• “possessing great scholarship and dispelling doubt, whatever he says is acceptable, distinguishing the two realities” (4 qualities)
  • “learned in the Mahayana vehicle (compassion and universal love) and and holds the bodhisattva's vow.” (2 qualities)
Any of the above teachers will be beneficial for us. 
Ani Rita Riniker
(Lobsang Palmo)

The student's intention when choosing a teacher
There is no word, “Buddhist,” in Tibetan. The Tibetan word 'nangba,' usually translated as Buddhist, comes from 'nang,' inner, within. 'Ba' is like the English -er, the ending for a professional (e.g., teacher, painter). A Dharma practitioner is someone who practices innerness, who looks within. In that spirit, Dzongsar Khyentse Rinpoche, brings us back to ourselves, to look within, and instead of giving answers, he asks questions. Dzongsar Khyentse is sharp and has a great sense of humor. “Basically, what I'm trying to tell you is that your motivation, your intention, is the key to all this guru/student thing. What is your intention? First of all, why are you looking for a guru? And why are you looking for this particular guru? And why are you looking for one? Why are you looking for many? Intention plays a very important role.”5 He's essentially telling us to sort the stones, to examine our thoughts closely. Wrong intentions in the search for a spiritual teacher, or a spiritual friend, are money, power, influence, loneliness, attention, friendship, company, hormones, wanting a friend, brother/sister, mother/father. The wish to attain enlightenment is the only right and worthy intention for finding a spiritual teacher. Nevertheless, he says that if you found a spiritual teacher due to hormones, for example, and you were lucky and the teacher was also a worthy teacher, you might also attain enlightenment. Good can follow bad, maybe.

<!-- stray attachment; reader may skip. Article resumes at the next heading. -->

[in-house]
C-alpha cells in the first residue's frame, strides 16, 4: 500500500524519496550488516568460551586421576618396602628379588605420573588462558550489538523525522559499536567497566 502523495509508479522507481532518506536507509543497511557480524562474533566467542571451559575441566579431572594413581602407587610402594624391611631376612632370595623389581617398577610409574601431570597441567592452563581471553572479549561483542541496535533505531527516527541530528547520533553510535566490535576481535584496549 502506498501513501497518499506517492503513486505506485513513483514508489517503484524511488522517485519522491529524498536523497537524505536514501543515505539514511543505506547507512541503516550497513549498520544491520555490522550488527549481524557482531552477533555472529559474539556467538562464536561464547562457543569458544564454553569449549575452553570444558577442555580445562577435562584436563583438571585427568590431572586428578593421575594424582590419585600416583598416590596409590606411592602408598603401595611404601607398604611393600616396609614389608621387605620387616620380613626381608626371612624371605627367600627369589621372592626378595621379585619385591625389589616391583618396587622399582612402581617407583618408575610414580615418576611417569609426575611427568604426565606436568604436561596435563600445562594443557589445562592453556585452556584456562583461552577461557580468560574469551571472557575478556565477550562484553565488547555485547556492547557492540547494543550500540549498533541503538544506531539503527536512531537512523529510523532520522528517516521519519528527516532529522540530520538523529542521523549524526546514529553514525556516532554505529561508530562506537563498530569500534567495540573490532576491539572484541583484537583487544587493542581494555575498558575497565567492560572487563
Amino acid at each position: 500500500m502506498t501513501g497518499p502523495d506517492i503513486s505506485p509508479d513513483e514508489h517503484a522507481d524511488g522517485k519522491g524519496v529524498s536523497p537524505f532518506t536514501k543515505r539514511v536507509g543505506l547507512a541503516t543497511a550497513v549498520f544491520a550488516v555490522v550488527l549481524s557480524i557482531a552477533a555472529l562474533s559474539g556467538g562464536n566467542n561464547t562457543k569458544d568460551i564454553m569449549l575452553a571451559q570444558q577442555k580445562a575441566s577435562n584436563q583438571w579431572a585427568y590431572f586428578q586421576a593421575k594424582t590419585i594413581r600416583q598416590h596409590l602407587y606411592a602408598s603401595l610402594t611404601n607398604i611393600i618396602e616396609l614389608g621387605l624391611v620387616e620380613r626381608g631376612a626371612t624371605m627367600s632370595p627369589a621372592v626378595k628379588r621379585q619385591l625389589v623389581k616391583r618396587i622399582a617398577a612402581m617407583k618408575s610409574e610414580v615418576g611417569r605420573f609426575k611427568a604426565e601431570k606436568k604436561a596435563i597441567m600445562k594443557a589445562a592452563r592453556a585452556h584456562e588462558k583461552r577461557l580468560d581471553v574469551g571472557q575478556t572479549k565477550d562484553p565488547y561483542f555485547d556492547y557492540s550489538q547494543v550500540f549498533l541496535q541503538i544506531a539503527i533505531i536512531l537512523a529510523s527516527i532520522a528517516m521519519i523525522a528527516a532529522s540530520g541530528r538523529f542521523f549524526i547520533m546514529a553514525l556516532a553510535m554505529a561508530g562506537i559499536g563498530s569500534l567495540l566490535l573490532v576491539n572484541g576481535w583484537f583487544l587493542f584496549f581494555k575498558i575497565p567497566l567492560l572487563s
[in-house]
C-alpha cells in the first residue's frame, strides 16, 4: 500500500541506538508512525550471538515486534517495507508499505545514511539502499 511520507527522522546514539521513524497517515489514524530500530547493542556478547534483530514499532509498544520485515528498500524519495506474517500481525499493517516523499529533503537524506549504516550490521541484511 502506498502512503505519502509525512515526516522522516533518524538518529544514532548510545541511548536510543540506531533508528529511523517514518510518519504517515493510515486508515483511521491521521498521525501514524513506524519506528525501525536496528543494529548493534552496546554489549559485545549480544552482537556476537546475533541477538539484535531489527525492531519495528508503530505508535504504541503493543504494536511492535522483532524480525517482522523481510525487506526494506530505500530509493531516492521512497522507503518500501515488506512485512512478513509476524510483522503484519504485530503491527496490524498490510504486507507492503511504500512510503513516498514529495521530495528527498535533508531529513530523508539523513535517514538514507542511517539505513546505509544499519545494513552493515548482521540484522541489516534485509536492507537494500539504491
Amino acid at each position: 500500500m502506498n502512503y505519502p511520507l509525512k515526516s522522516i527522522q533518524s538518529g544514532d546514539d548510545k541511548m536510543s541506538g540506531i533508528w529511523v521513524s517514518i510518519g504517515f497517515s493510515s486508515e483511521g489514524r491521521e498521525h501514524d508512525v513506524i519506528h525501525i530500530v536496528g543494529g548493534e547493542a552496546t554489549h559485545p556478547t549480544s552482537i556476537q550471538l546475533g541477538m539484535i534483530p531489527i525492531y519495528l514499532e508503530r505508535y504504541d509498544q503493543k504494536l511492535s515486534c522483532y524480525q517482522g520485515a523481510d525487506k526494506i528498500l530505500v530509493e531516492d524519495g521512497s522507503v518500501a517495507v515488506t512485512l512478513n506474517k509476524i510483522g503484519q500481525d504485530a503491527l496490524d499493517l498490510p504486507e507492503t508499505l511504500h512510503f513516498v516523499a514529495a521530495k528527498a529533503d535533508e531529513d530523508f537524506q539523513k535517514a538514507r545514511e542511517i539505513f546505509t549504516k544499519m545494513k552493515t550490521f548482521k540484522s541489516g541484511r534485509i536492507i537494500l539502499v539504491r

The main purpose of the spiritual teacher, a 'spiritual friend,' is the student's enlightenment, But we will consider all the other aspects as a bonus – wealth, prosperity, attention, friendship, companionship, someone to share a pizza with,”5 says Dzongsar Khyentse Rinpoche. “It’s not like I will give you a list and with this list you will go around and ask,' Does he have the qualities?'”6 “Therefore lama’s looks, lama’s height, lama’s size, guru’s education, guru’s influence, guru’s charisma, guru’s hobbies don’t really matter any more. Whether the guru can provide you with the path to enlightenment becomes more important; all the other things become secondary. Right now they are important for many of us, because we are not seeking enlightenment. We are seeking companionship, we are seeking mitra (companion), not kalyana (kalyanamitra, spiritual companion).”7

However, if your intention is to attain enlightenment, and the spiritual teacher's intention is to bring you to enlightenment, be prepared to hear difficult things sometimes and to also hear the truth. The truth is not always comfortable. It's hard to accept criticism. It order to seek enlightenment, to want, to aspire to enlightenment, we need to change what we value, and to realize that daily existence lacks real value. “We are talking about really seeing that this endless worldly life has no essential value. That is going to bring a certain amount of depression. I think that’s good. I’m beginning to realize depression is good, especially if you are practitioners,”8 Dzongsar Khyentse explains. With this kind of intention for enlightenment, sooner or later we will find a teacher who fulfills our wish.
Jetsunma Tenzin Palmo
The spiritual teacher in different Buddhist traditions
In Tibetan Buddhism, unlike other Buddhist traditions, the teacher is considered the basis of the Path to Enlightenment, and also the path itself. Dzongsar Khyentse Rinpoche talks about the differences in the spiritual teacher in the Vajrayana tradition, the Tibetan Buddhist tradition, and in the Mahayana tradition common in Japan, China and Korea. Of course, Mahayana does have the concept of master or preceptor, but the Mahayana guru is mainly a guide, a tutor or a coach, whereas in Vajrayana he or she may appear as the coach, but more as the path itself. Even in the practice it is evident. In the Mahayana tradition there is never a method of dissolving oneself into the guru’s heart or of the guru dissolving into you.9 In all three vehicles, in all the streams of Buddhism, the main teacher is the mind itself. The external teacher, the spiritual teacher serves as a mirror, so that we examine our own mind that much more effectively and deeply.